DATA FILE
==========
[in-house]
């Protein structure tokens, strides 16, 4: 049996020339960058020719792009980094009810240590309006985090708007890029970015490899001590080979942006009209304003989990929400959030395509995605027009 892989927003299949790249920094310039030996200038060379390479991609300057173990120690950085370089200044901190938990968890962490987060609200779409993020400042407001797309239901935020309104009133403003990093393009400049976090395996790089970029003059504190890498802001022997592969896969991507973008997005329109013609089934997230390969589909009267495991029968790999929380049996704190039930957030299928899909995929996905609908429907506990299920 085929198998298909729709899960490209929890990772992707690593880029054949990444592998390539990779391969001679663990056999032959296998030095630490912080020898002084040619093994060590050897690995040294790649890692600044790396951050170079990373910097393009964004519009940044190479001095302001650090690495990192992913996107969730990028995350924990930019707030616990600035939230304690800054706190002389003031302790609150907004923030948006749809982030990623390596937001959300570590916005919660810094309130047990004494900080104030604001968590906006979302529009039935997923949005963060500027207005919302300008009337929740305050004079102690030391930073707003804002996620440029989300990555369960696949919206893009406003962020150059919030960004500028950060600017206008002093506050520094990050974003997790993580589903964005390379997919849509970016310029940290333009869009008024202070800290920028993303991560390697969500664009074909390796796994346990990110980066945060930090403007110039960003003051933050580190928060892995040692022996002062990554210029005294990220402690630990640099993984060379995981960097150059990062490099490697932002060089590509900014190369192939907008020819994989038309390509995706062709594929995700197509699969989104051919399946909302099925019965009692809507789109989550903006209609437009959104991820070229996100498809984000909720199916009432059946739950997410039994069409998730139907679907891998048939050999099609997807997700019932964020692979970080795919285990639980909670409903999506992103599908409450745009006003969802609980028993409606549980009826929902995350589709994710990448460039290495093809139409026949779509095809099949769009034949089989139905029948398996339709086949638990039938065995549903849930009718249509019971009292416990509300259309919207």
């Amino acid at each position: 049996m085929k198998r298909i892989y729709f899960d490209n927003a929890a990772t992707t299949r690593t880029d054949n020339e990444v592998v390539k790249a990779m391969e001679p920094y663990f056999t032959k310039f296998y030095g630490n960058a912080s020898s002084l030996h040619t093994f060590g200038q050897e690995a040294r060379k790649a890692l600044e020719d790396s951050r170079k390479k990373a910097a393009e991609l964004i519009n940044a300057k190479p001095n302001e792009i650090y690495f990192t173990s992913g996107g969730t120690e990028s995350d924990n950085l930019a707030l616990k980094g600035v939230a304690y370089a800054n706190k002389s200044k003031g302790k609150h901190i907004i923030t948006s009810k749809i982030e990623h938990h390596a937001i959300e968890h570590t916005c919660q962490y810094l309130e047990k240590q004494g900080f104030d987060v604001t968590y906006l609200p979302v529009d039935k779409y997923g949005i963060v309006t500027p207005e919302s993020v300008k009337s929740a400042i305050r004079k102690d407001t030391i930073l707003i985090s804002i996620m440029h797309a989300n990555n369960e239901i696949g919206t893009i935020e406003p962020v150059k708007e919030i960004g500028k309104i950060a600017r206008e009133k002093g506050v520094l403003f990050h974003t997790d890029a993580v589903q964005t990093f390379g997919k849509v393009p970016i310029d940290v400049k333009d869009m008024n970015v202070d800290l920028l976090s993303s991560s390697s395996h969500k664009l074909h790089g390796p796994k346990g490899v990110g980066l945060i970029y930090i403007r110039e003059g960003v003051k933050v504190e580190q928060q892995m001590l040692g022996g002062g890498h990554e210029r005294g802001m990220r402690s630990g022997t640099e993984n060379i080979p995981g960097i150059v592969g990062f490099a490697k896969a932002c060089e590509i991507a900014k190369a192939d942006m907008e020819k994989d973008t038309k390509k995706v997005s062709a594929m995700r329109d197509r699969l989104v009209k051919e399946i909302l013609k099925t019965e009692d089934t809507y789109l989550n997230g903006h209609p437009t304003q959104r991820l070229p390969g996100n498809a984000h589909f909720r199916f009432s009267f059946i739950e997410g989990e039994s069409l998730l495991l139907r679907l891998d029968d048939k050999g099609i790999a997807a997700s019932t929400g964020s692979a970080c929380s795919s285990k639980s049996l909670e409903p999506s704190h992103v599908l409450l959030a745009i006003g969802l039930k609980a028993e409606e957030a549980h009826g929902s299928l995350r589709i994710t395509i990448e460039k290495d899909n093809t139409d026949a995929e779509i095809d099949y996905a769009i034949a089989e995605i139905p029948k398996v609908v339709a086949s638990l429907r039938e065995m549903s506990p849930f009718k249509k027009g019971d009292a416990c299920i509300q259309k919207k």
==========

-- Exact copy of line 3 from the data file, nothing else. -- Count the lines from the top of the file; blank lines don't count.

């Amino acid at each position: 049996m085929k198998r298909i892989y729709f899960d490209n927003a929890a990772t992707t299949r690593t880029d054949n020339e990444v592998v390539k790249a990779m391969e001679p920094y663990f056999t032959k310039f296998y030095g630490n960058a912080s020898s002084l030996h040619t093994f060590g200038q050897e690995a040294r060379k790649a890692l600044e020719d790396s951050r170079k390479k990373a910097a393009e991609l964004i519009n940044a300057k190479p001095n302001e792009i650090y690495f990192t173990s992913g996107g969730t120690e990028s995350d924990n950085l930019a707030l616990k980094g600035v939230a304690y370089a800054n706190k002389s200044k003031g302790k609150h901190i907004i923030t948006s009810k749809i982030e990623h938990h390596a937001i959300e968890h570590t916005c919660q962490y810094l309130e047990k240590q004494g900080f104030d987060v604001t968590y906006l609200p979302v529009d039935k779409y997923g949005i963060v309006t500027p207005e919302s993020v300008k009337s929740a400042i305050r004079k102690d407001t030391i930073l707003i985090s804002i996620m440029h797309a989300n990555n369960e239901i696949g919206t893009i935020e406003p962020v150059k708007e919030i960004g500028k309104i950060a600017r206008e009133k002093g506050v520094l403003f990050h974003t997790d890029a993580v589903q964005t990093f390379g997919k849509v393009p970016i310029d940290v400049k333009d869009m008024n970015v202070d800290l920028l976090s993303s991560s390697s395996h969500k664009l074909h790089g390796p796994k346990g490899v990110g980066l945060i970029y930090i403007r110039e003059g960003v003051k933050v504190e580190q928060q892995m001590l040692g022996g002062g890498h990554e210029r005294g802001m990220r402690s630990g022997t640099e993984n060379i080979p995981g960097i150059v592969g990062f490099a490697k896969a932002c060089e590509i991507a900014k190369a192939d942006m907008e020819k994989d973008t038309k390509k995706v997005s062709a594929m995700r329109d197509r699969l989104v009209k051919e399946i909302l013609k099925t019965e009692d089934t809507y789109l989550n997230g903006h209609p437009t304003q959104r991820l070229p390969g996100n498809a984000h589909f909720r199916f009432s009267f059946i739950e997410g989990e039994s069409l998730l495991l139907r679907l891998d029968d048939k050999g099609i790999a997807a997700s019932t929400g964020s692979a970080c929380s795919s285990k639980s049996l909670e409903p999506s704190h992103v599908l409450l959030a745009i006003g969802l039930k609980a028993e409606e957030a549980h009826g929902s299928l995350r589709i994710t395509i990448e460039k290495d899909n093809t139409d026949a995929e779509i095809d099949y996905a769009i034949a089989e995605i139905p029948k398996v609908v339709a086949s638990l429907r039938e065995m549903s506990p849930f009718k249509k027009g019971d009292a416990c299920i509300q259309k919207k």